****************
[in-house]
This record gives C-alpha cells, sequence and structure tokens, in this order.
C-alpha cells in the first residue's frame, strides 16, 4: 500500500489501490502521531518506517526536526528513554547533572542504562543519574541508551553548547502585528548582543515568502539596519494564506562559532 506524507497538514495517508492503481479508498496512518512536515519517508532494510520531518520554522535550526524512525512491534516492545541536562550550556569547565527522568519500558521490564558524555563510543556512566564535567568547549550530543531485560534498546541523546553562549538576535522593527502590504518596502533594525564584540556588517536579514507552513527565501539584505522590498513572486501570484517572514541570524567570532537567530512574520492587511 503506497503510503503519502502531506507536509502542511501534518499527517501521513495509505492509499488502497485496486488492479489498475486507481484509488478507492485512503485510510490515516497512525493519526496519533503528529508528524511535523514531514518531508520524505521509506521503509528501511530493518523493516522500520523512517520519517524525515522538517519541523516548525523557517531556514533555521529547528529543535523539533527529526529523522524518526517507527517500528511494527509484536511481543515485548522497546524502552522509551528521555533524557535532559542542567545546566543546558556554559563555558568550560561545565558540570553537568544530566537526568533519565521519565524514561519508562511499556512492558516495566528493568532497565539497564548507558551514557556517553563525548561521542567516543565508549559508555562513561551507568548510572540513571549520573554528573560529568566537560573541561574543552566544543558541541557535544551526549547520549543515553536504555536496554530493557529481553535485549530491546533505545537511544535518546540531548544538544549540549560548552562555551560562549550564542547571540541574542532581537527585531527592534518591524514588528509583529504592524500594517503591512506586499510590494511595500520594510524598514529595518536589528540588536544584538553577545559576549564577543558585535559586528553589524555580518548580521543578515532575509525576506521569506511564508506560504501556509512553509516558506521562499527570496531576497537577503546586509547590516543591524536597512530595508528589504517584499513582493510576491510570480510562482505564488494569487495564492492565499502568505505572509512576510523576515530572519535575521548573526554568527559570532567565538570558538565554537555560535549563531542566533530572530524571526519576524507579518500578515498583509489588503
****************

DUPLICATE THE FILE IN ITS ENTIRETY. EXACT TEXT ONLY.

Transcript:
[in-house]
This record gives C-alpha cells, sequence and structure tokens, in this order.
C-alpha cells in the first residue's frame, strides 16, 4: 500500500489501490502521531518506517526536526528513554547533572542504562543519574541508551553548547502585528548582543515568502539596519494564506562559532 506524507497538514495517508492503481479508498496512518512536515519517508532494510520531518520554522535550526524512525512491534516492545541536562550550556569547565527522568519500558521490564558524555563510543556512566564535567568547549550530543531485560534498546541523546553562549538576535522593527502590504518596502533594525564584540556588517536579514507552513527565501539584505522590498513572486501570484517572514541570524567570532537567530512574520492587511 503506497503510503503519502502531506507536509502542511501534518499527517501521513495509505492509499488502497485496486488492479489498475486507481484509488478507492485512503485510510490515516497512525493519526496519533503528529508528524511535523514531514518531508520524505521509506521503509528501511530493518523493516522500520523512517520519517524525515522538517519541523516548525523557517531556514533555521529547528529543535523539533527529526529523522524518526517507527517500528511494527509484536511481543515485548522497546524502552522509551528521555533524557535532559542542567545546566543546558556554559563555558568550560561545565558540570553537568544530566537526568533519565521519565524514561519508562511499556512492558516495566528493568532497565539497564548507558551514557556517553563525548561521542567516543565508549559508555562513561551507568548510572540513571549520573554528573560529568566537560573541561574543552566544543558541541557535544551526549547520549543515553536504555536496554530493557529481553535485549530491546533505545537511544535518546540531548544538544549540549560548552562555551560562549550564542547571540541574542532581537527585531527592534518591524514588528509583529504592524500594517503591512506586499510590494511595500520594510524598514529595518536589528540588536544584538553577545559576549564577543558585535559586528553589524555580518548580521543578515532575509525576506521569506511564508506560504501556509512553509516558506521562499527570496531576497537577503546586509547590516543591524536597512530595508528589504517584499513582493510576491510570480510562482505564488494569487495564492492565499502568505505572509512576510523576515530572519535575521548573526554568527559570532567565538570558538565554537555560535549563531542566533530572530524571526519576524507579518500578515498583509489588503